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Anonymous releases sample of Australian telco's data

Video offers motive for attack, data release, threatens further action

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A campaign using the name and much of the iconography of activist group Anonymous has released data it hopes will embarrass the Australian Government into backing away from even considering data retention laws.

Data has been posted to a number of file sharing sites and appears to have been released at around 2:00AM Sunday AEST.

The Register has visited three of the sites and the data concerned is far from explosive as it lists the addresses of government agencies and foreign embassies in Australia. Some lines of data reveal the first names of individuals. Some record hobbies. A field for mobile phone numbers and phone numbers that will reach individuals in the evening is also present in many records.

The group has described the attack and its motives in a blog post and video in which the group justifies the release by describing it as a “proof of concept attack” that used “the very same methods your government uses on the Australian population.” Those methods, Anonymous or those using that name assert, could mean any data held by the Australian Government could be exposed in similar ways, to the detriment of individuals' liberty and privacy.

The attack is said to have exploited a flaw in an un-patched and forgotten AAPT ColdFusion server hosted at a third party, Melbourne IT. How that represents a method Australia's government uses is not explained.

The speech accompanying the video diverges from the written text, and at around 2:25 in the video issues a threat of further action:

Do not underestimate what a nation settled by convicts can do. You must keep the people happy. Do that and there is no drama. Otherwise, you'd better expect us.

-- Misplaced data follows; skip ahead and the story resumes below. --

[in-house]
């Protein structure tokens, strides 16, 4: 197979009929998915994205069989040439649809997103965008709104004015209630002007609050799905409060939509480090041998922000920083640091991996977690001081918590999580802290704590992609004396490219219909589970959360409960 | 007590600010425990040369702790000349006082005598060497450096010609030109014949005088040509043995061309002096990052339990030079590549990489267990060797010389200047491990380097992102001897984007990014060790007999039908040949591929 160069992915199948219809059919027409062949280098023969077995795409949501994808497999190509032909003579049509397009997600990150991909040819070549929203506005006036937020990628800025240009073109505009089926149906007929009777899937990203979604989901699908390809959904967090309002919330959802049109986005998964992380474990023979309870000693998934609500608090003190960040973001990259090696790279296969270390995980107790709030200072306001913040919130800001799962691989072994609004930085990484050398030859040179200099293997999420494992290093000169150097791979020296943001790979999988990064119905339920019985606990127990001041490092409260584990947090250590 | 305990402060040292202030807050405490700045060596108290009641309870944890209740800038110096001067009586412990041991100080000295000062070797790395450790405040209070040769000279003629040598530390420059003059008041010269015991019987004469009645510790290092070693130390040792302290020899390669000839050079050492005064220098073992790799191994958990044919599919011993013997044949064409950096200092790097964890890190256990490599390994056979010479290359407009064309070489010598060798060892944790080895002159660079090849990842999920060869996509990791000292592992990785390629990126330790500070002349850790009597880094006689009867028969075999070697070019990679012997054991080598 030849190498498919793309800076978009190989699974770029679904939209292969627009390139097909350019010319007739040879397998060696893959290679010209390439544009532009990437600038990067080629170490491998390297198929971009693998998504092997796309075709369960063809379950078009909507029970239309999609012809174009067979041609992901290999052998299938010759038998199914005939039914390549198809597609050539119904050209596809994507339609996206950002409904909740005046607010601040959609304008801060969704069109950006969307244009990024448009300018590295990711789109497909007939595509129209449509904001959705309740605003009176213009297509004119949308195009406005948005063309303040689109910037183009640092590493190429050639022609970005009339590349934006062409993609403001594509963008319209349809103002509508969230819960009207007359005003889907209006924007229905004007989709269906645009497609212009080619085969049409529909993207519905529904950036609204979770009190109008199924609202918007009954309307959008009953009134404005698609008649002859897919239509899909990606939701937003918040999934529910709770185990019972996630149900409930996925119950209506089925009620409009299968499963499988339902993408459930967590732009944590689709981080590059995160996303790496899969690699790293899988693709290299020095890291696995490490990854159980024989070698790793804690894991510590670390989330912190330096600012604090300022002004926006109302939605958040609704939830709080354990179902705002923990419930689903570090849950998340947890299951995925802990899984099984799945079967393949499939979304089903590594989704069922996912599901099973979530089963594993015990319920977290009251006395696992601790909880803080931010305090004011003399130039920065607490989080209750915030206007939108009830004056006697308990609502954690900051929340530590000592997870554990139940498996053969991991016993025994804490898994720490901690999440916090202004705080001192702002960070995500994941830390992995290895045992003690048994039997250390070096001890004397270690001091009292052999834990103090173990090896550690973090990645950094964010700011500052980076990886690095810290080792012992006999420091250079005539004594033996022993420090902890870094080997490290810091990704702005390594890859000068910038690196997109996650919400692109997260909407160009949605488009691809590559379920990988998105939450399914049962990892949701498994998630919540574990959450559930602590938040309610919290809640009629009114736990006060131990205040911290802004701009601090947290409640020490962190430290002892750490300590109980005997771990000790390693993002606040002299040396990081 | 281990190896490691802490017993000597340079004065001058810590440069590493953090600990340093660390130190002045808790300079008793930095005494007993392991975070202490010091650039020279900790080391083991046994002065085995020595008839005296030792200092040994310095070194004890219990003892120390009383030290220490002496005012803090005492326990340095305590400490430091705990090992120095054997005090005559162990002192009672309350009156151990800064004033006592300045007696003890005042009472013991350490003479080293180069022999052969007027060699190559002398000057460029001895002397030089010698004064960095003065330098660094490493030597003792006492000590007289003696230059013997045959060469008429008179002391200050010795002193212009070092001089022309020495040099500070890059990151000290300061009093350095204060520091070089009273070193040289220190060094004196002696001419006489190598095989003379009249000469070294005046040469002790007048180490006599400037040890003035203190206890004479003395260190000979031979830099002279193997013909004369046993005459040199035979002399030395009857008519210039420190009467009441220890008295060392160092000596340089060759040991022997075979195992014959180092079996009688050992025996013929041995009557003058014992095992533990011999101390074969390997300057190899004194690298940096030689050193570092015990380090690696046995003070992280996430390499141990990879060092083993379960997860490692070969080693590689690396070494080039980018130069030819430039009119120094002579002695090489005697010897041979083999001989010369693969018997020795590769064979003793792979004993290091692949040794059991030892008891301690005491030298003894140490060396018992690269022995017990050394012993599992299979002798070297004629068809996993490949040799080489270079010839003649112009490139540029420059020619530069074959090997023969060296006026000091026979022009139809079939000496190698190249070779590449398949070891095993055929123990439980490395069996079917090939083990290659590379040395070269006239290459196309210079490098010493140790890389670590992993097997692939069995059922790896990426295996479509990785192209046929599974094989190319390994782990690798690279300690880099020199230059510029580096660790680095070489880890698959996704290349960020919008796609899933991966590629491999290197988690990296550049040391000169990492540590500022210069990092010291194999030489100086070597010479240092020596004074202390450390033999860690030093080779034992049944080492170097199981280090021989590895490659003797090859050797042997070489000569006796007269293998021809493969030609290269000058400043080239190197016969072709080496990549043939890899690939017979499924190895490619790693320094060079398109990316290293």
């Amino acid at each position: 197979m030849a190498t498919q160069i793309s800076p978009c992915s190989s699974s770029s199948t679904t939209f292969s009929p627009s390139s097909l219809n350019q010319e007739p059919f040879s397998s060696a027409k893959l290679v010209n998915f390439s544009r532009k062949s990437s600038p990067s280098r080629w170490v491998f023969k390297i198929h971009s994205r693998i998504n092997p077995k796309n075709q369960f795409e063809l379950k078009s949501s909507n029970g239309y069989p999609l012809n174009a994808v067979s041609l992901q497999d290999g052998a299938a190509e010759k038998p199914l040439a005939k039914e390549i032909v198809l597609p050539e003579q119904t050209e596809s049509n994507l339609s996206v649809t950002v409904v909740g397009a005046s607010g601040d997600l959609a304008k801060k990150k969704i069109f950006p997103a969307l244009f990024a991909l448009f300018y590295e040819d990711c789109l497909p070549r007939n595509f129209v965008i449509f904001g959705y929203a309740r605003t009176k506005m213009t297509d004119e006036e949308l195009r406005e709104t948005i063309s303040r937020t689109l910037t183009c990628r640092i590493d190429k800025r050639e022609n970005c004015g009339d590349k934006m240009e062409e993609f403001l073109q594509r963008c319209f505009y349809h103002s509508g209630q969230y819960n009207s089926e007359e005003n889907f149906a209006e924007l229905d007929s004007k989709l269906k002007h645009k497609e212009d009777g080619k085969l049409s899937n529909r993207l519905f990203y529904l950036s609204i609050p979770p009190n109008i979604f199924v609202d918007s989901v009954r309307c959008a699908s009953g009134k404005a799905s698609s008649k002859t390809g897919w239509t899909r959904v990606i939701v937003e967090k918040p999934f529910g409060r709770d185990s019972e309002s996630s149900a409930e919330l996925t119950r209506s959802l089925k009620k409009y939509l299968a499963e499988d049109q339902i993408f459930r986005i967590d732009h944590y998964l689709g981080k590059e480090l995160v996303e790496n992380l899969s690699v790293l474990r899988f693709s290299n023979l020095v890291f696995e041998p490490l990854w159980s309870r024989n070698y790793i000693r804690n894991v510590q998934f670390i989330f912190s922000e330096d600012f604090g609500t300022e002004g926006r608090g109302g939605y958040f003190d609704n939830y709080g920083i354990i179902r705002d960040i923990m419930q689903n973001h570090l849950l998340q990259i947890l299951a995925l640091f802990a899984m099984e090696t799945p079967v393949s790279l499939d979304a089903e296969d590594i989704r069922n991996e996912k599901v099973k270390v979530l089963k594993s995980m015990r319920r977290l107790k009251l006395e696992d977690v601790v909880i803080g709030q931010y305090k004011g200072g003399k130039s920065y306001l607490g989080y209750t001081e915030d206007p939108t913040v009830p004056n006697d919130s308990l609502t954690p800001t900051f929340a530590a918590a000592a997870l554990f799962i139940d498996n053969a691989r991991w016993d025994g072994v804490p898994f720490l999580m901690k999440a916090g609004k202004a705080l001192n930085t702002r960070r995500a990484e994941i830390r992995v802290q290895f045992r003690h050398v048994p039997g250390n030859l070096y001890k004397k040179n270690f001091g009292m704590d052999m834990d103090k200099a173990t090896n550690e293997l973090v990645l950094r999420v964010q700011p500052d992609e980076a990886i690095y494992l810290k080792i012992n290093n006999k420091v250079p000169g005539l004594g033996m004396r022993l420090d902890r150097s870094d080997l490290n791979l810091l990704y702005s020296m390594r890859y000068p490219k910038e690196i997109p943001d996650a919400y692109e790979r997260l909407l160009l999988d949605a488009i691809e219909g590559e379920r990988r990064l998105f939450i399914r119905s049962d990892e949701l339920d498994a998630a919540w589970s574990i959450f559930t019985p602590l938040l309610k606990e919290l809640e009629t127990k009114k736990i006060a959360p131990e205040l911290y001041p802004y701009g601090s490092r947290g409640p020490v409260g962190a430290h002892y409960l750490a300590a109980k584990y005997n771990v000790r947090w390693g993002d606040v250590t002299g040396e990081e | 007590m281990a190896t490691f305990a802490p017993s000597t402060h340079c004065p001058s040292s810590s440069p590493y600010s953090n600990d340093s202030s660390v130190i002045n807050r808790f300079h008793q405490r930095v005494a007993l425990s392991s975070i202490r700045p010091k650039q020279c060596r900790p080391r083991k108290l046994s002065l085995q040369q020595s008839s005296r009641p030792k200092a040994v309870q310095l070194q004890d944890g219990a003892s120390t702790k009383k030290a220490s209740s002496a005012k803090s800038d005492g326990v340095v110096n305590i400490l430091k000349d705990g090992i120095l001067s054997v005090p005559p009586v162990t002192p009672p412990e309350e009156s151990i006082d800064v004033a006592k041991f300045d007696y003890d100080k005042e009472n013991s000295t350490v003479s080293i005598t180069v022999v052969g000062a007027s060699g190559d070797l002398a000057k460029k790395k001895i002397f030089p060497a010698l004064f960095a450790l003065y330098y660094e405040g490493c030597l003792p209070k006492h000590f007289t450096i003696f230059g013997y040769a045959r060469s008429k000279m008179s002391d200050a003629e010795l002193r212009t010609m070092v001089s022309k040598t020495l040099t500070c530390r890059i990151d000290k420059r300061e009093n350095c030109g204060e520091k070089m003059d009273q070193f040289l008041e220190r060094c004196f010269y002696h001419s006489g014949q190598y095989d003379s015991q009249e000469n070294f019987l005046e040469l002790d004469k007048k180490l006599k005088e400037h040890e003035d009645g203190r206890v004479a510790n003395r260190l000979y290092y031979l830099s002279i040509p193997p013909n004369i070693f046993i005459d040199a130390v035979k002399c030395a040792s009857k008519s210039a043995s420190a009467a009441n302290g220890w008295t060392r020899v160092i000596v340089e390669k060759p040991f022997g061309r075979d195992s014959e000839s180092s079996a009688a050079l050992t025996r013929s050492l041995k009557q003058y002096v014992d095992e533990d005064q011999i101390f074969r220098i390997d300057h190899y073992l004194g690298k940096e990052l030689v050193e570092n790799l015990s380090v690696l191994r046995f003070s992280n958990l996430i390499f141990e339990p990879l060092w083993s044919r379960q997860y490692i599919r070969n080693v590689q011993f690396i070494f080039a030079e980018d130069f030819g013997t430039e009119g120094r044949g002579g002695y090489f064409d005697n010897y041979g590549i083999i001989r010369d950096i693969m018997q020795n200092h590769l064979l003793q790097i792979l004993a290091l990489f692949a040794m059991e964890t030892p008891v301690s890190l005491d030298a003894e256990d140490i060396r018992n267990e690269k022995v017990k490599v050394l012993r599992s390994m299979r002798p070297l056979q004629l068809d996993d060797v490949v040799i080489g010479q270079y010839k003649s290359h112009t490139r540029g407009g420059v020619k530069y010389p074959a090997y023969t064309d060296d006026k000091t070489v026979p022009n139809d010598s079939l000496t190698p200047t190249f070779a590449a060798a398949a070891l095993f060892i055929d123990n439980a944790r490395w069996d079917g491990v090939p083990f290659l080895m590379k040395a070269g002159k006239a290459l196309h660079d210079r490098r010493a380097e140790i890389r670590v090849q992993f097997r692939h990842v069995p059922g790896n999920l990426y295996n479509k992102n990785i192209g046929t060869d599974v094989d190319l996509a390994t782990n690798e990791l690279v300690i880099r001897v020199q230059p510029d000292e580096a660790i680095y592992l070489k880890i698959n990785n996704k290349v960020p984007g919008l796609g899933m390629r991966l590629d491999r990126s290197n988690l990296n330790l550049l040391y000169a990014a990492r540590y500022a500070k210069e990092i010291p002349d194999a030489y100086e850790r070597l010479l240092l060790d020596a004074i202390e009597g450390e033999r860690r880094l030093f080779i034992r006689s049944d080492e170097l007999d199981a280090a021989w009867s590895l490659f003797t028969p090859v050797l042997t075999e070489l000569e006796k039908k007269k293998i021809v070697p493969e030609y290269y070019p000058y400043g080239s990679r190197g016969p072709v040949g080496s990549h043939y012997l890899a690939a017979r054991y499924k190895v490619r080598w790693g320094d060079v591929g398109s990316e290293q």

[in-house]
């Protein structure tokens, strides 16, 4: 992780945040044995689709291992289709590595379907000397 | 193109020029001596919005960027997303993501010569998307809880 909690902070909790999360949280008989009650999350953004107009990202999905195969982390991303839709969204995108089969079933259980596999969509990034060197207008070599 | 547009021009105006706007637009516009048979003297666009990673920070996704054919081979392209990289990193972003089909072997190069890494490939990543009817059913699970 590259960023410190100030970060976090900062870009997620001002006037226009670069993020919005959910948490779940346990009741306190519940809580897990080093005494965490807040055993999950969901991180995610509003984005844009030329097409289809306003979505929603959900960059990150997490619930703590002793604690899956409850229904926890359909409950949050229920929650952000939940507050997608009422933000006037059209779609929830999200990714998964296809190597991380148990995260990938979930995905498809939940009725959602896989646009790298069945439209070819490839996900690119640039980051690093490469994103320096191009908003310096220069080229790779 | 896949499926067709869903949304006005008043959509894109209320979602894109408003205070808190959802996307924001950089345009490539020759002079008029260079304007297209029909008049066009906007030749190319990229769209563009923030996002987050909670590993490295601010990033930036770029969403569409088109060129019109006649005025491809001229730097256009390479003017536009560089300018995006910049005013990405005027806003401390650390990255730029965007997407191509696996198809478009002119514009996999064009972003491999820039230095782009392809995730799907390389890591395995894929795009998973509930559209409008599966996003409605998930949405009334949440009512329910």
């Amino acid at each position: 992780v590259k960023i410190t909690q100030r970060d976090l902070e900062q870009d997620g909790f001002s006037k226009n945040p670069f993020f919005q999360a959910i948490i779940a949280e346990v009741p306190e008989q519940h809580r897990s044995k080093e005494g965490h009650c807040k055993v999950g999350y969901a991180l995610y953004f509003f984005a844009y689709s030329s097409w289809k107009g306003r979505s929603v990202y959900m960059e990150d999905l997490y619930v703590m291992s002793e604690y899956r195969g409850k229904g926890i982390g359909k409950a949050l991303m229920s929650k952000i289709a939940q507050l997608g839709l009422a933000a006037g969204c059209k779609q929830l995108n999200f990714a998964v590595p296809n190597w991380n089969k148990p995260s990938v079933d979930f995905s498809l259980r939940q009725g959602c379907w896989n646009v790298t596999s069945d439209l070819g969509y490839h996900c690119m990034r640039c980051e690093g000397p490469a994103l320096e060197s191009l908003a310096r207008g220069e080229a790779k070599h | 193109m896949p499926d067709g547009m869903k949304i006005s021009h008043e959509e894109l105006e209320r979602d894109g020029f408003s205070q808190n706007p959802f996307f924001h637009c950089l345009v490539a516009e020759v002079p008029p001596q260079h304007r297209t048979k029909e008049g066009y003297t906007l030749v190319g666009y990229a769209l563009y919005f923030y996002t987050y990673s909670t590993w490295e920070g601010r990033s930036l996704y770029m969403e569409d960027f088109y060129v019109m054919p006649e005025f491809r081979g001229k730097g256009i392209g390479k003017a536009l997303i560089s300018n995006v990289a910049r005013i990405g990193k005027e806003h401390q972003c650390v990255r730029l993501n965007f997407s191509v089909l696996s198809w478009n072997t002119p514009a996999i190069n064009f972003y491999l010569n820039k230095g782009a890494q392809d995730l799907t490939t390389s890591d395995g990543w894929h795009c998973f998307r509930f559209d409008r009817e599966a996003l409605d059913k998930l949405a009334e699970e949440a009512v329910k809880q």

The soundtrack to the video is spoken in a mock Australian accent that even some anons, in a chat room the Anonymous' Op_Australia twitter feed has promoted as a reliable source of information on its antipodean activities, found risible.

The decision to claim the video is spoken by a member of the Australian public is also noteworthy, as some people in the chat room appear not to reside in Australia. One has told The Reg he or she resides in France. Others keep hours that indicate they either have very unusual sleeping patterns or reside in time zones beyond Australia.

Chat in the room also indicated the group had difficulty preparing the data for release, as the size of the stolen data - 40 gigabytes and several hundred database tables – presented technical challenges. Banter also seemed to indicate that different opinions about what to release were being debated among activists. Some argued that AAPT's confirmation of data loss achieved the group's aims and that the eventual release therefore did not need to make additional revelations.

The eventual decision preserved some column headers, but the majority of cells are replaced with the word “NULL”.

On Saturday the blog post above was also, for a time, removed from the AnonPR.net site. Chat in the group also suggested activists were attacking the web site of Opposition Leader Tony Abbott. ®

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